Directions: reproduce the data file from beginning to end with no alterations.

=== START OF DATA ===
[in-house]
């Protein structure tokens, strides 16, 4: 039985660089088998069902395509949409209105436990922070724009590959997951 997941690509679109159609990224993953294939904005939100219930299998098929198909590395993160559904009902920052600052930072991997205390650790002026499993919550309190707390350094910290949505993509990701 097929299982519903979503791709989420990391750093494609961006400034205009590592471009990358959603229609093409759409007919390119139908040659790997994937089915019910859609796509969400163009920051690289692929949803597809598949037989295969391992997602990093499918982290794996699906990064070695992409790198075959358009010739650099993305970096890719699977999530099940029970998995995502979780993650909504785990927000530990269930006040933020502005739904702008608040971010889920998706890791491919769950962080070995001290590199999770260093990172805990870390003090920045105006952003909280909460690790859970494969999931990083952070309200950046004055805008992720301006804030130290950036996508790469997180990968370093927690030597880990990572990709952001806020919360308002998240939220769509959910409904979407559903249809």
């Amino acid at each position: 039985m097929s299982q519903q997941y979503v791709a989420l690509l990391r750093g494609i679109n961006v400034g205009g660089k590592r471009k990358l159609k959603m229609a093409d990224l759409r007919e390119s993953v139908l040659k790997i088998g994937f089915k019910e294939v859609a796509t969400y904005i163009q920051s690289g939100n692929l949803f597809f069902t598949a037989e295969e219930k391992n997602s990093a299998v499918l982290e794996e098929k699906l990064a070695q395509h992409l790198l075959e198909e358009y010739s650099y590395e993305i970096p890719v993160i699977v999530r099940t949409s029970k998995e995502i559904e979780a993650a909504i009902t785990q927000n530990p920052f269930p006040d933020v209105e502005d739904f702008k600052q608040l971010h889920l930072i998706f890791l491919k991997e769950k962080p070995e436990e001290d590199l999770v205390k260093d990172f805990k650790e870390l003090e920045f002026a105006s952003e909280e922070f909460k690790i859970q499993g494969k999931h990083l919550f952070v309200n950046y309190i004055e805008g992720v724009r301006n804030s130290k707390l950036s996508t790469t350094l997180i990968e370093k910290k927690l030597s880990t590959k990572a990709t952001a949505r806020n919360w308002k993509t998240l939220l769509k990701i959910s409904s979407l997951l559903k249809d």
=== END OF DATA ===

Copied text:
[in-house]
């Protein structure tokens, strides 16, 4: 039985660089088998069902395509949409209105436990922070724009590959997951 997941690509679109159609990224993953294939904005939100219930299998098929198909590395993160559904009902920052600052930072991997205390650790002026499993919550309190707390350094910290949505993509990701 097929299982519903979503791709989420990391750093494609961006400034205009590592471009990358959603229609093409759409007919390119139908040659790997994937089915019910859609796509969400163009920051690289692929949803597809598949037989295969391992997602990093499918982290794996699906990064070695992409790198075959358009010739650099993305970096890719699977999530099940029970998995995502979780993650909504785990927000530990269930006040933020502005739904702008608040971010889920998706890791491919769950962080070995001290590199999770260093990172805990870390003090920045105006952003909280909460690790859970494969999931990083952070309200950046004055805008992720301006804030130290950036996508790469997180990968370093927690030597880990990572990709952001806020919360308002998240939220769509959910409904979407559903249809």
């Amino acid at each position: 039985m097929s299982q519903q997941y979503v791709a989420l690509l990391r750093g494609i679109n961006v400034g205009g660089k590592r471009k990358l159609k959603m229609a093409d990224l759409r007919e390119s993953v139908l040659k790997i088998g994937f089915k019910e294939v859609a796509t969400y904005i163009q920051s690289g939100n692929l949803f597809f069902t598949a037989e295969e219930k391992n997602s990093a299998v499918l982290e794996e098929k699906l990064a070695q395509h992409l790198l075959e198909e358009y010739s650099y590395e993305i970096p890719v993160i699977v999530r099940t949409s029970k998995e995502i559904e979780a993650a909504i009902t785990q927000n530990p920052f269930p006040d933020v209105e502005d739904f702008k600052q608040l971010h889920l930072i998706f890791l491919k991997e769950k962080p070995e436990e001290d590199l999770v205390k260093d990172f805990k650790e870390l003090e920045f002026a105006s952003e909280e922070f909460k690790i859970q499993g494969k999931h990083l919550f952070v309200n950046y309190i004055e805008g992720v724009r301006n804030s130290k707390l950036s996508t790469t350094l997180i990968e370093k910290k927690l030597s880990t590959k990572a990709t952001a949505r806020n919360w308002k993509t998240l939220l769509k990701i959910s409904s979407l997951l559903k249809d």